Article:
United States District Court, D. Minnesota
Bridgette Trice, as trustee for the heirs and next of kin of Devyn Bolton, deceased, Plaintiffs,
Toyota Motor Corporation, et al., Defendants.
Ray Adams, Plaintiff, Toyota Motor Corporation,, Defendants.
W.B. Markovits, Esq., Christopher D. Stock, Esq., and Louise
M. Roselle, Esq., Markovits, Stock & DeMarco, LLC,
Cincinnati, OH, on behalf of Plaintiffs Bridgette Trice and
Quincy Ray Adams.
L. Van Dyck, Esq., Van Dyck Law Firm, PLLC, Minneapolis, MN,
and Michael B. Padden, Esq., Padden Law Firm, PLLC, Lake
Elmo, MN, on behalf of Padden Law Firm, PLLC.
MEMORANDUM OPINION AND ORDER
MONTGOMERY U.S. DISTRICT JUDGE
the Court is Padden Law Firm, PLLC's (the “Padden
Firm”) Motion for Release of Funds [Trice Docket No.
865; Adams Docket No. 587] and Motion for Additional Findings per
Rule 52(b) and for Altered Judgment per Rule 59(e) [Trice
Docket No. 876; Quincy Adams Docket No. 582]. For the reasons
set forth below, both motions are denied.
Motion for Additional Findings and Altered Judgment
April 27, 2018, the Court issued a Memorandum Opinion and
Order (“Order”) [Trice Docket No. 860; Adams
Docket No. 575] authorizing distribution of the contingency
fee earned by law firms representing Plaintiffs in these
companion cases. The Order allocates 15% of the contingency
fee to the Padden Firm and 30% to the Law Office of Kenneth
R. White, P.C. (the “White Firm”). Judgment was
entered pursuant to the Order on April 30, 2018. See
Judgment [Trice Docket No. 862; Adams Docket No. 577].
Padden Firm moves for additional findings of fact and an
amended judgment, arguing the fee allocation is erroneous.
The Padden Firm contends that it is entitled to 30% of the
contingency fee according to an April 2014 Fee Agreement
among Plaintiffs and their attorneys. See Padden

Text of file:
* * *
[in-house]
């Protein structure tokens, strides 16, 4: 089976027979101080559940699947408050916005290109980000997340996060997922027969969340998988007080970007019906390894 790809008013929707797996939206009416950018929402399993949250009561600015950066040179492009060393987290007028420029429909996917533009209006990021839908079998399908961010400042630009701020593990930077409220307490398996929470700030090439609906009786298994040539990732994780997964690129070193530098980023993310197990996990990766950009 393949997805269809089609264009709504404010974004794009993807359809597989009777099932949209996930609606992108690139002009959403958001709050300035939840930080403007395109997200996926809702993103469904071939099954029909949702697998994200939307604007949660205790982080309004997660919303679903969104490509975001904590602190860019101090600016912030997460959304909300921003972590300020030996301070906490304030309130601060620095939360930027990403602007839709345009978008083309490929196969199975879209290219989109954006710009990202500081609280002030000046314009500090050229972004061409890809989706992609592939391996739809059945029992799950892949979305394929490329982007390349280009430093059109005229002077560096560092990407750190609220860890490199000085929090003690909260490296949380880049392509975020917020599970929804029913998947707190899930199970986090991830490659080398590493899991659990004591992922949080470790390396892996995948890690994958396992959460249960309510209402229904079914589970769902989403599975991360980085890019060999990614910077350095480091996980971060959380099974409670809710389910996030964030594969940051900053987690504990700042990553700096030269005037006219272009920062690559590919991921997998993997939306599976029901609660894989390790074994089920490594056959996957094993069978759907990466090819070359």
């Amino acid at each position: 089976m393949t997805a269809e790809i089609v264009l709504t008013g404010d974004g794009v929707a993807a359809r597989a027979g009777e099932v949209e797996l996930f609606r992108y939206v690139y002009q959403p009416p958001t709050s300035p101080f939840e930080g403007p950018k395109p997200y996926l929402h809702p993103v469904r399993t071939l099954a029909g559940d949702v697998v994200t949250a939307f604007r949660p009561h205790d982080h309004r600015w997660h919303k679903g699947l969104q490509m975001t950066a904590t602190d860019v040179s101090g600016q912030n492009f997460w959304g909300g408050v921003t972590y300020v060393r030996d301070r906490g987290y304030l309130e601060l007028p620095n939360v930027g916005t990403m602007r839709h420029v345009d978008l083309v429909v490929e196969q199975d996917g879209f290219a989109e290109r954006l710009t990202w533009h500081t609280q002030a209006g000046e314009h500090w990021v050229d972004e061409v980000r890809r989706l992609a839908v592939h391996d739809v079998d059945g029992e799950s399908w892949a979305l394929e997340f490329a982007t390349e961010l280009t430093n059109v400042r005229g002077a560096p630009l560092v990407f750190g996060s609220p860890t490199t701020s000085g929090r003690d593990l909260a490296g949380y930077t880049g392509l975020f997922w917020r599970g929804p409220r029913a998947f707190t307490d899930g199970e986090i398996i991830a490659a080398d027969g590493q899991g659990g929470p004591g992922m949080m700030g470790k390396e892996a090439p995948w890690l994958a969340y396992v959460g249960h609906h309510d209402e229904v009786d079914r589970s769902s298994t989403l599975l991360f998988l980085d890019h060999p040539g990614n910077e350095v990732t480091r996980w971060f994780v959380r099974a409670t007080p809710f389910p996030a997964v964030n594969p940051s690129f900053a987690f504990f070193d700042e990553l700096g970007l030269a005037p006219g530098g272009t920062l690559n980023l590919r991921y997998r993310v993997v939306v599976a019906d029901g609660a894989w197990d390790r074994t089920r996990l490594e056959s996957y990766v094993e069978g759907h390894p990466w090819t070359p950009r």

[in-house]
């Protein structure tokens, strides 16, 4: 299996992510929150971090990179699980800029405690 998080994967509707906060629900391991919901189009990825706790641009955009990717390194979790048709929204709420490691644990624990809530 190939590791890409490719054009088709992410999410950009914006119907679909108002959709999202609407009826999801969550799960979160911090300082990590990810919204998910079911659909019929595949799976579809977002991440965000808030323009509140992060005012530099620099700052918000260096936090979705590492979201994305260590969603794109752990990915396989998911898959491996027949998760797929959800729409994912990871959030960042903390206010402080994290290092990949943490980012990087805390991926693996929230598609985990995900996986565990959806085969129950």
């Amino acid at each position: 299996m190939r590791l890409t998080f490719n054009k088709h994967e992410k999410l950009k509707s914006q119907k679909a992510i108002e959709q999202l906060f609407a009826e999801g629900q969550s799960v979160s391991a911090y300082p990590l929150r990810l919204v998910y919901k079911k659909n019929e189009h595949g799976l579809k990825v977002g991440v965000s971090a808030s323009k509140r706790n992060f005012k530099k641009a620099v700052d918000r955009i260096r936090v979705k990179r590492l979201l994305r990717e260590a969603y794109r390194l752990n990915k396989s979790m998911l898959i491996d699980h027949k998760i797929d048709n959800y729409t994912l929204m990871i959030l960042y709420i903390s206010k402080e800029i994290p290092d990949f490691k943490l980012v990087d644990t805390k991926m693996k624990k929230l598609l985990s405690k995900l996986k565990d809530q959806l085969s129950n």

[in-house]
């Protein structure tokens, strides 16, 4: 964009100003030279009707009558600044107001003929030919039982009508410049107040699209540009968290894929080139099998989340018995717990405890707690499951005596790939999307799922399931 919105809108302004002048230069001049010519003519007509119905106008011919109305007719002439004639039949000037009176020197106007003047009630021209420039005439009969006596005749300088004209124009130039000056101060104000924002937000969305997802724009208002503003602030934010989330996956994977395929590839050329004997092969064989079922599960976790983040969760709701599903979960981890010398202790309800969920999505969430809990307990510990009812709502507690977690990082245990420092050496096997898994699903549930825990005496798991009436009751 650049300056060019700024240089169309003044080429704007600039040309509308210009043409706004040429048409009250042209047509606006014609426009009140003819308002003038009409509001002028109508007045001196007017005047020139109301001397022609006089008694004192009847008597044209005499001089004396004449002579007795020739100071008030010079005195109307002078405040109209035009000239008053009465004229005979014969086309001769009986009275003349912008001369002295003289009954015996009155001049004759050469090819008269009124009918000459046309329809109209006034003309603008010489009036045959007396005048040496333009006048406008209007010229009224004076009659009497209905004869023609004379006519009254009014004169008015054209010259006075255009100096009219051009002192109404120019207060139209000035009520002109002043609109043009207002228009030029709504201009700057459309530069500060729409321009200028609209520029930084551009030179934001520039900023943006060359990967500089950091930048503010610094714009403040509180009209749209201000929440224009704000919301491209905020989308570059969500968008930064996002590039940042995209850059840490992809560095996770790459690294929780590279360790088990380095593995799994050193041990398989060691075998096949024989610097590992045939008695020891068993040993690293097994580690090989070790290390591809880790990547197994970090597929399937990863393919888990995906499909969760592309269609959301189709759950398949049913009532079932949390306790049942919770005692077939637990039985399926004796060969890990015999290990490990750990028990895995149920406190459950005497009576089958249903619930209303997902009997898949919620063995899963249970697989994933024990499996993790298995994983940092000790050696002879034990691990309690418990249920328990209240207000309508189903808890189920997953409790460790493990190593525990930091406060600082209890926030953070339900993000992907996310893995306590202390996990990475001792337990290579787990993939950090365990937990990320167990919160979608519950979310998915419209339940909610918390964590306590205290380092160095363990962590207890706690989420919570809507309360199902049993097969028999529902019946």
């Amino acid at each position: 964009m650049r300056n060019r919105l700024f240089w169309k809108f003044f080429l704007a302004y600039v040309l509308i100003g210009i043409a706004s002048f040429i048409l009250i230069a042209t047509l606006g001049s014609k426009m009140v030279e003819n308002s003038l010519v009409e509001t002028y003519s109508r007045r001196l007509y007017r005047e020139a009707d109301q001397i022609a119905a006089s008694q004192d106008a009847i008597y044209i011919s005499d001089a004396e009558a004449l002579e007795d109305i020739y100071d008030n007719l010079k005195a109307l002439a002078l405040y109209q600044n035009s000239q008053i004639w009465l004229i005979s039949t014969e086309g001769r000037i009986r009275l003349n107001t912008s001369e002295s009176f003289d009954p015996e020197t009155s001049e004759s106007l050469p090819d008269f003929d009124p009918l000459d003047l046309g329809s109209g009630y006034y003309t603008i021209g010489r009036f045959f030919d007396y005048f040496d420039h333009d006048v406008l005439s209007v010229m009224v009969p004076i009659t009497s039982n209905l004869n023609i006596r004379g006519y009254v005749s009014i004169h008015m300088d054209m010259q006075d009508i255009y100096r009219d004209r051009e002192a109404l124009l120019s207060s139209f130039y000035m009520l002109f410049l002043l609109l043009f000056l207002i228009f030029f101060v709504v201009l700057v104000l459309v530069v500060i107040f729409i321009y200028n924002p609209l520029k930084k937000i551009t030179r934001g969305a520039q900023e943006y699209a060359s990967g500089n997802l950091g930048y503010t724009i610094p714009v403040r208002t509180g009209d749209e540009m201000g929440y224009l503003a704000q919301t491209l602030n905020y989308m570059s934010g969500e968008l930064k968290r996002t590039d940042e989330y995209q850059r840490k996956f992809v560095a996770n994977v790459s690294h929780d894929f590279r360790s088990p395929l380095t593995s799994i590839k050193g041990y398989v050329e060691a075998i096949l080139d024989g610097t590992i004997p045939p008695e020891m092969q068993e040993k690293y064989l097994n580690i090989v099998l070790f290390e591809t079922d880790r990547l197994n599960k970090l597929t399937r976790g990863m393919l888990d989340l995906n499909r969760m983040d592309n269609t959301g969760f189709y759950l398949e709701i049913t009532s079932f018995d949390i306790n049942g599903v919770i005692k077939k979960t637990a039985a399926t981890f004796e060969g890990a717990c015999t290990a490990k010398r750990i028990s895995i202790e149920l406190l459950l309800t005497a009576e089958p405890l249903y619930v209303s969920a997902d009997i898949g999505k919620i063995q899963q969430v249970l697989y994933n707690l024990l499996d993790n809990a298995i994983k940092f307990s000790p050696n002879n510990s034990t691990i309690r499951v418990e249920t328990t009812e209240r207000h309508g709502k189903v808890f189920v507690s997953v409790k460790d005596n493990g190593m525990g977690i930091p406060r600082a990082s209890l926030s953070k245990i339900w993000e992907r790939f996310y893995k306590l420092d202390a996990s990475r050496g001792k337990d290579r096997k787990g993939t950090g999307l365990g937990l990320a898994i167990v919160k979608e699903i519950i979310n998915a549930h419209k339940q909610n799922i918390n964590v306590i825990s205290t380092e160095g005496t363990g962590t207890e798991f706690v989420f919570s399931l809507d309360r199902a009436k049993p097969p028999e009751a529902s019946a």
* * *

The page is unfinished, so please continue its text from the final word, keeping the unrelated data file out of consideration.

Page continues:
Decl. [Trice Docket No. 737] Ex. 12 (April 2014 Fee
Agreement). The Padden Firm argues that the Court misapplied
controlling Minnesota law when it declined to enforce the
April 2014 Fee Agreement and instead divided fees in
proportion to the amount of work each firm performed.
Rule 52 motion is intended to correct findings of fact which
are central to the ultimate decision.” Dale &
Selby Superette & Deli v. U.S. Dep't of Agric.,
838 F.Supp. 1346, 1347 (D. Minn. 1993) (internal quotation
marks omitted). “Rule 59(e) motions serve a limited
function of correcting manifest errors of law or fact or to
present newly discovered evidence. Such motions cannot be
used to introduce new evidence, tender new legal theories, or
raise arguments which could have been offered or raised prior
to entry of judgment.” Innovative Home Health Care,
Inc. v. P.T.-O.T. Assocs. of the Black Hills, 141 F.3d
1284, 1286 (8th Cir. 1998) (internal citations omitted).
“[A] motion made pursuant to Rules 52 and 59 is not
intended to routinely give litigants a second bite at the
apple, but to afford an opportunity for relief in
extraordinary circumstances.” Dale & Selby
Superette, 838 F.Supp. at 1348.
Padden Law Firm argues that the standard governing the
division of fees among different law firms-Minnesota Rule of
Professional Conduct 1.5(e)-provides two alternatives for
dividing fees, and that the Court erred by addressing only
one of the alternatives. Rule 1.5(e) states:
A division of a fee between lawyers who are not in the same
firm may be made only if:
(1) the division is in proportion to the services performed
by each lawyer or each lawyer assumes joint responsibility
for the representation;
(2) the client agrees to the arrangement, including the share
each lawyer will receive, and the agreement is ...